Clay Bodies Pottery, LLC
The pottery was founded in 2002 when we
formed the LLC and rented an unfinished space in Branford,
CT. After several months of re-wiring and putting in new
floors, walls and a staircase, we opened for business unaware of
the steep learning curve involved in the nuts and bolts of
running a pottery studio.
During most of the year, the downstairs area is dedicated to
wet clay. This is where our wheels are located as well as
a clay extruder, slab roller and hand building table.
Upstairs are the kilns and glazing and storage areas for
materials used to mix glazes.
Once a year we clean, reorganize and convert the downstairs
into a gallery for the Open Studios of the Shoreline Arts
Trail. After the holiday season, the nice displays are put
away and the area once again becomes a working studio.
Even though we are not usually set up for display we welcome
visitors by chance or by appointment. There is still lots
to see and talk about.
It’s all my husband’s fault.
If his new job hadn’t required moving to Connecticut, I
would still be teaching in and running chemistry labs at Drew
University in New Jersey during the day and serving on 3 boards
of education in my “spare” time.
Our youngest son was still in high school and after
soccer season ended he suddenly had many empty hours. I signed
up both of us for a ceramics course at the Guilford Handcraft
Center. He never
went back after the first session, but I did. The clay really
grabbed me. I never wanted to stop.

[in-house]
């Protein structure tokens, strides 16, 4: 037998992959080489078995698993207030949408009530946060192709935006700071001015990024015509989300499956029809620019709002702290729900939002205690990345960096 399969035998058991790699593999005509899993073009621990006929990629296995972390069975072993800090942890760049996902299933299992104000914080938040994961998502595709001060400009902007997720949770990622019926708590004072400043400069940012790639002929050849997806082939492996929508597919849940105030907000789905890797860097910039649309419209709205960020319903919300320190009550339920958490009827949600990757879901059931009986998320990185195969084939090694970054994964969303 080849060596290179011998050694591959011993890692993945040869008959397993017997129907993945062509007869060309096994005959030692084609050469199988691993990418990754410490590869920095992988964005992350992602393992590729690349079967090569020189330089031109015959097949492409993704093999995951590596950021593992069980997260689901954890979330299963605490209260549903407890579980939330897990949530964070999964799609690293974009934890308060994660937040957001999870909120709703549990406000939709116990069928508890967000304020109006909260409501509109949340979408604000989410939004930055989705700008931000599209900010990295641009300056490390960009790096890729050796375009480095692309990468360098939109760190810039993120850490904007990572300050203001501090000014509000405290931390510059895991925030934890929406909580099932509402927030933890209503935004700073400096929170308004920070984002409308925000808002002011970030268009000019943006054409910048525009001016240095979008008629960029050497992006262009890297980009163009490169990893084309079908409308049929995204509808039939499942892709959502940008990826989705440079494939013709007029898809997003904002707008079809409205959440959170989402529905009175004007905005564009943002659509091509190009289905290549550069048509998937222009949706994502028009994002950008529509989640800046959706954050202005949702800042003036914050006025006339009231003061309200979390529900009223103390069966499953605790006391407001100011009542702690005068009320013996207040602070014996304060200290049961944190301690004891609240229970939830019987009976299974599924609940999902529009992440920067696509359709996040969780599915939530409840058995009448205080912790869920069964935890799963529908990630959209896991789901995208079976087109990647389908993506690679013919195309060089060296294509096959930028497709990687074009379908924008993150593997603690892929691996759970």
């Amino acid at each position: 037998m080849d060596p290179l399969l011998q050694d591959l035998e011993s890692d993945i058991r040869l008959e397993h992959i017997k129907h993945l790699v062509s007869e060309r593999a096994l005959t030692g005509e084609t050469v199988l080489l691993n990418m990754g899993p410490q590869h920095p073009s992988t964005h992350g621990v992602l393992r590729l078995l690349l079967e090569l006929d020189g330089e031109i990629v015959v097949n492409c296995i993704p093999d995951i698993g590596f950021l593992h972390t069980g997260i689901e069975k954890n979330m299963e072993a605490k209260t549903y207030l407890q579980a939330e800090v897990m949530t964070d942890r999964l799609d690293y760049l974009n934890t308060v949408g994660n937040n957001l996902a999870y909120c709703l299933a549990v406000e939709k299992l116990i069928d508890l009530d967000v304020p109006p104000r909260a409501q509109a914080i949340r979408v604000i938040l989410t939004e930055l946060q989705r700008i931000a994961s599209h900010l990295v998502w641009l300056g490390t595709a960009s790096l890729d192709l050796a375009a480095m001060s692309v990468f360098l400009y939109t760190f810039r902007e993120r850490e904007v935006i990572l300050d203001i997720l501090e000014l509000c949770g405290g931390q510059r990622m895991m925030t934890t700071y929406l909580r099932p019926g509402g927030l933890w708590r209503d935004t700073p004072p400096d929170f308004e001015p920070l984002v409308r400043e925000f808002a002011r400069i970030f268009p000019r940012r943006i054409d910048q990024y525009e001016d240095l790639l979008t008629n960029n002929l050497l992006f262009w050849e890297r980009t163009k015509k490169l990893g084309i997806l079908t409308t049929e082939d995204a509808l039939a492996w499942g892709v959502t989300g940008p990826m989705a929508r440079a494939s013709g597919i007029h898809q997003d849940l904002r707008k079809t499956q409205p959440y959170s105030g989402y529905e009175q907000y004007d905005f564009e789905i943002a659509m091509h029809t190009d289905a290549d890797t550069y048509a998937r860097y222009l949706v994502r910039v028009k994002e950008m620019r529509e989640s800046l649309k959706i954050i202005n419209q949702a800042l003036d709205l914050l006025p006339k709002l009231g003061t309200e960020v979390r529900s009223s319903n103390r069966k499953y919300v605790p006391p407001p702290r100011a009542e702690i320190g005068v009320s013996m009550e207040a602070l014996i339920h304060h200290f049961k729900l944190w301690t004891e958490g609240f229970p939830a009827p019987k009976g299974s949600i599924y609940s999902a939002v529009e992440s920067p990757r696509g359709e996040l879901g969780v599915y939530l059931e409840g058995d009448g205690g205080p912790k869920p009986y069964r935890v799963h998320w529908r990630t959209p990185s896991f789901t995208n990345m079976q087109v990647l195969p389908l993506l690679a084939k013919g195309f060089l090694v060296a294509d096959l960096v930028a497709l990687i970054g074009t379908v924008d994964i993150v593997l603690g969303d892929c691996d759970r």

Eventually I met other like minded people through the
courses and together we formed the Clay Bodies Pottery, LLC in
rented space in Branford.
That was more than a decade ago now.
I love working with clay. Sometimes I am fascinated with way
the clay “memorizes” the impressions of other materials. I
use old pieces of embroidery, tatting and crochet to create
patterns in the clay before I build dishes or containers from
the slabs…and I love having permanent versions of the fiber
arts my grandmother and great-aunts created. Their originals are
now stained and mended, but that doesn’t show on my pots!
At other times, working with clay feels more like cartooning
in 3-D (especially when I am making salt and pepper animals or
larger critters or gnomes.)
A little tweak here and there can make a big difference
Recently I have found other ways to combine the fiber and
clay: using micro-macramé to create necklaces with ceramic
pendants and as embellishments on jars and vases.
Jane Strauss Novick...
After my retirement as a school social worker in Hamden,
with a part time private practice in New Haven, I rediscovered
clay which had been a consuming interest and occupation 30 years
ago. I was part of a
cooperative pottery in Rochester, N.Y. before setting up my own
studio at home, first in Rochester and then in New Haven.
I have taken classes and workshops over the years and the
rest of my knowledge has come through the more painful process
of “trial and (lots of) error.”
As is true of most activities as one ages, the mind may
be willing but the body protests loudly.
Nevertheless, I count myself as one of the lucky ones in
having a consuming passion at this point in my life.
I have always responded to the earthy, organic nature of
clay and try to communicate that in my pots.
I use a variety of natural and manmade implements to give
textural interest to my pieces.
I make both functional and decorative ware and fill
During the past couple of years, I have collaborated
successfully with Debbie McCormack of Voda Soap, making soap
dishes to go with the soaps.
Our work seems synergistic in nature and customers seem
to enjoy mixing and matching soaps and dishes for themselves and